RAGBRAI


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RAGBRAI

Last full week in July
A bicycle ride (not race) across the state of Iowa, Ragbrai is billed as the oldest, longest, and largest bicycle-touring event in the nation and possibly the world. The sponsor from the start has been the Des Moines Register, and RAGBRAI stands for Register's Annual Great Bicycle Ride Across Iowa . The field is limited to 8,500, and participants are chosen through a drawing.
The ride began in 1973 when Don Kaul, a Register columnist who worked out of Washington, D.C., was challenged by another columnist, John Karras, to bicycle across the state to learn about Iowa. The challenge was accepted, and both decided to ride. Karras wrote an article telling about the plan and inviting readers to go along: at the start of the race, there were 300 riders, and 115 rode the distance. One of these was 83-year-old Clarence Pickard, who rode a woman's bike from border to border.
The ride was intended as a one-time event, but interest was such that it continued the next year, and the next, when it got the RAGBRAI name. The route is different each year but always runs from west to east. Distances average 471 miles; the longest was the 540 miles of RAGBRAI XIII in 1985. According to tradition, riders dip their rear tires in the Missouri River at the start of the tour and seven days later dip their front tires in the Mississippi River when they finish. Multi-day touring rides have been organized in other states since RAGBRAI started.
CONTACTS:
RAGBRAI
715 Locust St.
P.O. Box 622
Des Moines, IA 50303
800-474-3342 or 515-284-8282; fax: 515-284-8138
www.ragbrai.org
SOURCES:
AnnivHol-2000, p. 127
References in periodicals archive ?
Over 500 users were certified in the program in towns along the RAGBRAI route in the months leading up to the event this year.
Fretting over his reception at Ragbrai is the least of Armstrong's worries right now.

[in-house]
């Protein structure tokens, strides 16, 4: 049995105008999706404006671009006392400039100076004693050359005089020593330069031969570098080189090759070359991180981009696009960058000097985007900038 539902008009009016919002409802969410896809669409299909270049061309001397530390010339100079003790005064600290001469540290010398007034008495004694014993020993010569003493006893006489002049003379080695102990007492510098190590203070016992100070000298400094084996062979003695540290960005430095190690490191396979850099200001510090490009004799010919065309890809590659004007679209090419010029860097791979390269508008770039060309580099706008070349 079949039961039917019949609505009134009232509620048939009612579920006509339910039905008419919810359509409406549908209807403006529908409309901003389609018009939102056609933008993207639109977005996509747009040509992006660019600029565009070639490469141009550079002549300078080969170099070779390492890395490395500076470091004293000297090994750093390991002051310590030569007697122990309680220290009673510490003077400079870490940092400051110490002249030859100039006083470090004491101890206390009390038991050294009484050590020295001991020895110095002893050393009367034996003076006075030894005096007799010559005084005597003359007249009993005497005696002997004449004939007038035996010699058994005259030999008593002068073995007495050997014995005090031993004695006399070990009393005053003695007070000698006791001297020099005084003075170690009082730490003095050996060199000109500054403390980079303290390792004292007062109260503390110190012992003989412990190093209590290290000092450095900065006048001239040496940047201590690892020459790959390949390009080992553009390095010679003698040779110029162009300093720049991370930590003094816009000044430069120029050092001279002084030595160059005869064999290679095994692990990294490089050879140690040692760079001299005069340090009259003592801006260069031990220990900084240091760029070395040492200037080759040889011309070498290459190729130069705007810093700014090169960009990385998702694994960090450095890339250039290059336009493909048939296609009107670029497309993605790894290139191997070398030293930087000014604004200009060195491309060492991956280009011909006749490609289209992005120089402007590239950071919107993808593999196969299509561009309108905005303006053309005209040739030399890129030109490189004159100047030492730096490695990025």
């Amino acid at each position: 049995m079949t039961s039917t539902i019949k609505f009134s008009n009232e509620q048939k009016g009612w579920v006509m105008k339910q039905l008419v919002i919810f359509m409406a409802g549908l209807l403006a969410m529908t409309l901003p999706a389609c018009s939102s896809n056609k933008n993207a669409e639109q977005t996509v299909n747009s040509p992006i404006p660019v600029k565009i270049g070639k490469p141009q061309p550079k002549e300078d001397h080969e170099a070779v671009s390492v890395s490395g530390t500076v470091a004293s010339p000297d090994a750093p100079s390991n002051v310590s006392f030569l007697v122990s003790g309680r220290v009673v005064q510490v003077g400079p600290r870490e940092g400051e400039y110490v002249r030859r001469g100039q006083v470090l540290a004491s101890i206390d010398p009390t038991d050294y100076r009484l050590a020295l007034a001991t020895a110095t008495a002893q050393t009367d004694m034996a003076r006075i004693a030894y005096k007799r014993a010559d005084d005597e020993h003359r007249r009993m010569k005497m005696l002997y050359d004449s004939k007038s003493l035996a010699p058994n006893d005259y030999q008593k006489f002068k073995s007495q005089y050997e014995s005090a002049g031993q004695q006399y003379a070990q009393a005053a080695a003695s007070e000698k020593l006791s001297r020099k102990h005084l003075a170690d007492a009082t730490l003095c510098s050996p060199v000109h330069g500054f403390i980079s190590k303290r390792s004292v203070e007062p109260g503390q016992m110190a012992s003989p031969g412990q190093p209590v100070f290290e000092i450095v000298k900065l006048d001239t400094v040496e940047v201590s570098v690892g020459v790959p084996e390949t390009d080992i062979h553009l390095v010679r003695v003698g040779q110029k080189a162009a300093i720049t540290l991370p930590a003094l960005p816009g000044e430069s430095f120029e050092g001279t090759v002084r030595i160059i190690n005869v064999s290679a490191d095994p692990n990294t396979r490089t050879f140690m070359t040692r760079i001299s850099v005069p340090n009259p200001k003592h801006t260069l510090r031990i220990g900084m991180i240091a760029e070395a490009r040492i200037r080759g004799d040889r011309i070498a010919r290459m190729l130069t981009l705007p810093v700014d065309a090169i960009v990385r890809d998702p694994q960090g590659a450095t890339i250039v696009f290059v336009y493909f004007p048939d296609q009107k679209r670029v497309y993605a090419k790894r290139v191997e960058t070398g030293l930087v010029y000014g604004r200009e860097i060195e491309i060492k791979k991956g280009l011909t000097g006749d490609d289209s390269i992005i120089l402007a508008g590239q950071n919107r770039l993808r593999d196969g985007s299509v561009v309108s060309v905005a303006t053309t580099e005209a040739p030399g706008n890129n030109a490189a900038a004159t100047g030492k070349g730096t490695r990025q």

I haven't done the RAGBRAI yet, but might yet do it before I cash in my chips.
Verizon is the official wireless provider for RAGBRAI, one of the longest, largest and oldest touring bicycle rides in the world.
"Although RAGBRAI had stopped in Algona in 1977 and 1999, this was my first time," said Schaeffer.
Not only did the communities support the Air Force, but they pulled out all the stops for the RAGBRAI participants, keeping everyone entertained throughout the 55-town trip, Colonel Lohman said.
Hutzel learned of the RAGBRAI through his wife, a native of Onawa, Iowa, where this year's ride began.
As its name suggests, RAGBRAI (rhymes with horse fly) is sponsored by the Des Moines Register, self-styled as "The newspaper Iowa depends upon." The RAGBRAI route changes every year, but it always begins on the state's western border, near the Missouri River, and ends on the other side at the Mississippi.
Verizon Wireless have announced plans to provide additional mobile and wireless coverage at four cities on the route of the Register's Annual Great Bicycle Ride Across Iowa (RAGBRAI).
The arrival of the team into the last town on the route has become a RAGBRAI tradition, with members forming a two-column formation led by three-wheelers bearing the U.S.
"This was my first RAGBRAI, and I wanted to show my three teen-age daughters their dad wasn't as old as they think he is," said Master Sgt.
Portable cell sites are to be deployed at three cities along the route for this year's Register's Annual Great Bicycle Ride Across Iowa (RAGBRAI), by US wireless voice and data network Verizon Wireless (Verizon) and joint venture of Verizon Communications (NYSE:VZ) and Vodafone (NYSE:VOD) (LSE:VOD).